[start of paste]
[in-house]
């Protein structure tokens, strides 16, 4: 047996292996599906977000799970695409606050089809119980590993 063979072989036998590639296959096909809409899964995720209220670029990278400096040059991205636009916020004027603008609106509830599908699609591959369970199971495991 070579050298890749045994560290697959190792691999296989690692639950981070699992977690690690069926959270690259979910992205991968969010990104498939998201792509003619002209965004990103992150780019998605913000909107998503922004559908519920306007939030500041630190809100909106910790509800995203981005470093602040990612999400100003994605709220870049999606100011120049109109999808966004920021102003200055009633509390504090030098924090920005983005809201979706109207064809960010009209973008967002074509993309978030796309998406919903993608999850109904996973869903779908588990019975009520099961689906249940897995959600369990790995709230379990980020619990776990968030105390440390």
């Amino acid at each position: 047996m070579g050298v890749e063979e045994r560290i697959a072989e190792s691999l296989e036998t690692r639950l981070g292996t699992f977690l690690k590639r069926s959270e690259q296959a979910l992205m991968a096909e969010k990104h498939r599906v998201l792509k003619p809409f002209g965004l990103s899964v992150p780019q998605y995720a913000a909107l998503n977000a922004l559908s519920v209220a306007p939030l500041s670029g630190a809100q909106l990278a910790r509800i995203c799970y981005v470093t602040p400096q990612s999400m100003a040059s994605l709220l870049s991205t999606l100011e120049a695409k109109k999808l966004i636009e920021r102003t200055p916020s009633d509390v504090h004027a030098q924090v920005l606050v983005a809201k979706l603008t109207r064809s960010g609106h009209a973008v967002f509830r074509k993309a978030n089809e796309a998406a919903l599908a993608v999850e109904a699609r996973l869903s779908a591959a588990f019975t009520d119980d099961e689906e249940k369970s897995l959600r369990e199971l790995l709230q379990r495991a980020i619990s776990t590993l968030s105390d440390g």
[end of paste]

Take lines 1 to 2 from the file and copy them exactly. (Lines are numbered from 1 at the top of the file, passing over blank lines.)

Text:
[in-house]
């Protein structure tokens, strides 16, 4: 047996292996599906977000799970695409606050089809119980590993 063979072989036998590639296959096909809409899964995720209220670029990278400096040059991205636009916020004027603008609106509830599908699609591959369970199971495991 070579050298890749045994560290697959190792691999296989690692639950981070699992977690690690069926959270690259979910992205991968969010990104498939998201792509003619002209965004990103992150780019998605913000909107998503922004559908519920306007939030500041630190809100909106910790509800995203981005470093602040990612999400100003994605709220870049999606100011120049109109999808966004920021102003200055009633509390504090030098924090920005983005809201979706109207064809960010009209973008967002074509993309978030796309998406919903993608999850109904996973869903779908588990019975009520099961689906249940897995959600369990790995709230379990980020619990776990968030105390440390």